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Archive for December, 2008

Nine and a half years ago, I headed into the doctor’s office. I was 20 weeks pregnant, and I was scheduled for the mid-pregnancy ultrasound that has become a rite of passage for all new moms.

My husband and I definitely wanted this ultrasound to confirm the gender of our baby. Strolling into the room, I was supremely confident in my knowledge that I was pregnant with a girl – so confident that I had already named my baby “Emma” – that’s how secure I was in my knowledge.

Why not? I came from a house full of sisters; the first of my sisters to have babies had a house full of girls. Girls were all around me.

And, most persuasive of all, the gender of this baby had been predicted by my husband’s grandmother while on her deathbed – two months before I got pregnant. When a person so close to leaving this life predicts a future event, the words take on greater weight than all the wishes in the world.

My mother-in-law was also convinced it was a girl, and so was I. My Emma was active; at night I would dream of all the things I would do with my daughter in years to come.

So when the ultrasound tech pointed to the screen and said, “Look, there’s the pee-pee,” I had a minor mini-meltdown. (And yes, this medical professional used the word “pee-pee” to point out the penis.)

My visions of a future with my darling Emma had been tossed out the window. I was having a boy.

My first emotion was panic – what did boys read? Do? Play with? I’d grown up in a house full of girls who liked reading and Barbies and jewelry. How would I ever know how to properly take care of a boy?

My son, my firstborn, turned nine the other day and his life has brought so much joy to mine that I have to laugh at my initial panic. My life with him does not include Barbies or jewelry, though reading is something we share together. As the mother of a son, my life includes a battalion of super heroes, the magic of Harry Potter and hundreds of tiny Legos that are used to build complex Star Wars spacecraft.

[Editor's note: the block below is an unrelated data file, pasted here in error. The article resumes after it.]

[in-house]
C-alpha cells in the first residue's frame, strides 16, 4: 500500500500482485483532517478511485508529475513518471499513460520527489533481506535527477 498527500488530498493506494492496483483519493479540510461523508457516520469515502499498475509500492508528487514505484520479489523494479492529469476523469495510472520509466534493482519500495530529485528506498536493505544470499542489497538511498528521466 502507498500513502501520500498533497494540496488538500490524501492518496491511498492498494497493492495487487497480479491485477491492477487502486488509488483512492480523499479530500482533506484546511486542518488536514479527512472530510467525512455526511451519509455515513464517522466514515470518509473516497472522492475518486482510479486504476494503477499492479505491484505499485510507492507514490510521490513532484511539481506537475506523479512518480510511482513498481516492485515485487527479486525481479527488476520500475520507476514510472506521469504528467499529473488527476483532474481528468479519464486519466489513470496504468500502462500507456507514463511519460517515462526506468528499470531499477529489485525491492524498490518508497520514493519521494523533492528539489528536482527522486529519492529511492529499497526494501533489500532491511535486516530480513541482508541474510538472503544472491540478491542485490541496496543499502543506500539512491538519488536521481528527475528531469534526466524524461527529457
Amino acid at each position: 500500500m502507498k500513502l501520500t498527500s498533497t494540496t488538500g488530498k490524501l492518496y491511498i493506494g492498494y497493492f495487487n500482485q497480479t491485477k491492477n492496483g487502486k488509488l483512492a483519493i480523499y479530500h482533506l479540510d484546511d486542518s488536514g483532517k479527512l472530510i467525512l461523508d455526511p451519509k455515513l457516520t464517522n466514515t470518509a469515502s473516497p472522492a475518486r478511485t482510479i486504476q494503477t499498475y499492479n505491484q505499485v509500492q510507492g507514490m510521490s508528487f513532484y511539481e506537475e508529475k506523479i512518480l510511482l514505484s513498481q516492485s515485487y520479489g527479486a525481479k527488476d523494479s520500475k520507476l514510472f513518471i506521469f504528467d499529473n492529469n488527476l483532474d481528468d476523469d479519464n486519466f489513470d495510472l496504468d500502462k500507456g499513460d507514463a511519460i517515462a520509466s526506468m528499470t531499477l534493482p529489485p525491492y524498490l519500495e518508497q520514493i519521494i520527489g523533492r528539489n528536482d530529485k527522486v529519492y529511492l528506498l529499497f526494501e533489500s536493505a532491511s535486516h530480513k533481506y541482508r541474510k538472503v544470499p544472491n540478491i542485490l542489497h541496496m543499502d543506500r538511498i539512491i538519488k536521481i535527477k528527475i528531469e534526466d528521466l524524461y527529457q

What I learned during that 20 week ultrasound was the first lesson of parenting: things rarely proceed according to plan. And as the years have passed, I’ve also learned how much joy can come when life takes an unexpected turn. Because of my son, I’ve learned the absolute joy of having a boy in the house.

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Nine years ago today, I was unknowingly on the brink of a move to a new nation. In just two weeks, my first baby was due. According to the schedule, my baby was supposed to be born in the dawn of a new year, a new century, and new millennium.

My baby had other ideas, however, and I went into labor nine years ago today. As is common with the first pregnancy, this labor was long – 23 hours long – and painful – even with the epidural, the pain was excruciating. At one point near the end, I made the decision that I would stop the delivery process. That I would remain pregnant for the rest of my life seemed a logical solution to the situation I was faced with.

Luckily, my doctor, an experienced obstetrician, a mother herself, ignored my plea to stop the process and calmly continued the work of bringing this baby into the world. Instead of being born in the first week of the new millennium, my son, with his penchant for doing things his way, was born late in the evening as the sun set on the 20th century. What I remember of that day was not the pain, but the joy. Holding my son for the first time was one of the most joyful moments of life.

So tomorrow, I celebrate not only my son’s ninth birthday, but my ninth anniversary as an inhabitant of Sippy Cup Nation – also known as parenthood.

And today, I begin a blog that focuses on issues of parenting, attempting for myself to map out the strange, magical, wondrous, unchcarted territory known as parenting.

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